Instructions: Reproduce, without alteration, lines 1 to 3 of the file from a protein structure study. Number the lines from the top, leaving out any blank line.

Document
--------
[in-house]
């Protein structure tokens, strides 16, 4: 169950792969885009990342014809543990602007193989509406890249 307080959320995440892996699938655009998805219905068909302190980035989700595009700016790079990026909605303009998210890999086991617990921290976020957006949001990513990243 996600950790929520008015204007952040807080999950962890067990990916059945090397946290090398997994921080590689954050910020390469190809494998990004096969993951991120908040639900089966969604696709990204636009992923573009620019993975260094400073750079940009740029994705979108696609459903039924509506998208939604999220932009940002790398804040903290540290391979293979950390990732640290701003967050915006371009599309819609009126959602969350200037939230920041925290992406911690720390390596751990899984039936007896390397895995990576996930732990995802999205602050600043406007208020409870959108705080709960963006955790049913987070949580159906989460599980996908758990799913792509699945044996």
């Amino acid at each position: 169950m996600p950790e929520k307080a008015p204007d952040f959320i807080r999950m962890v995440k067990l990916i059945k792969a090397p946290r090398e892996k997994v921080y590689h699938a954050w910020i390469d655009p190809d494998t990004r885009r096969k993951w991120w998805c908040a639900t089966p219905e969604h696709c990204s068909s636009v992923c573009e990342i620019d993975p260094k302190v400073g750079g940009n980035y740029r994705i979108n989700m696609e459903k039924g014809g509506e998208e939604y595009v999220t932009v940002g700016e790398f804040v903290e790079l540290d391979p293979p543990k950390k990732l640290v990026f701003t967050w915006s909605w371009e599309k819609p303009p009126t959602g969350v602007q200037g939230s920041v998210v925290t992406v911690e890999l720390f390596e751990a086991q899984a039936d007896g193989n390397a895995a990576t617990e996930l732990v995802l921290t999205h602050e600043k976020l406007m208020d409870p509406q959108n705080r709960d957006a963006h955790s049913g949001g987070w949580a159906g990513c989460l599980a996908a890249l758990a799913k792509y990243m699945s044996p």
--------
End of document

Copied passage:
[in-house]
């Protein structure tokens, strides 16, 4: 169950792969885009990342014809543990602007193989509406890249 307080959320995440892996699938655009998805219905068909302190980035989700595009700016790079990026909605303009998210890999086991617990921290976020957006949001990513990243 996600950790929520008015204007952040807080999950962890067990990916059945090397946290090398997994921080590689954050910020390469190809494998990004096969993951991120908040639900089966969604696709990204636009992923573009620019993975260094400073750079940009740029994705979108696609459903039924509506998208939604999220932009940002790398804040903290540290391979293979950390990732640290701003967050915006371009599309819609009126959602969350200037939230920041925290992406911690720390390596751990899984039936007896390397895995990576996930732990995802999205602050600043406007208020409870959108705080709960963006955790049913987070949580159906989460599980996908758990799913792509699945044996």
């Amino acid at each position: 169950m996600p950790e929520k307080a008015p204007d952040f959320i807080r999950m962890v995440k067990l990916i059945k792969a090397p946290r090398e892996k997994v921080y590689h699938a954050w910020i390469d655009p190809d494998t990004r885009r096969k993951w991120w998805c908040a639900t089966p219905e969604h696709c990204s068909s636009v992923c573009e990342i620019d993975p260094k302190v400073g750079g940009n980035y740029r994705i979108n989700m696609e459903k039924g014809g509506e998208e939604y595009v999220t932009v940002g700016e790398f804040v903290e790079l540290d391979p293979p543990k950390k990732l640290v990026f701003t967050w915006s909605w371009e599309k819609p303009p009126t959602g969350v602007q200037g939230s920041v998210v925290t992406v911690e890999l720390f390596e751990a086991q899984a039936d007896g193989n390397a895995a990576t617990e996930l732990v995802l921290t999205h602050e600043k976020l406007m208020d409870p509406q959108n705080r709960d957006a963006h955790s049913g949001g987070w949580a159906g990513c989460l599980a996908a890249l758990a799913k792509y990243m699945s044996p």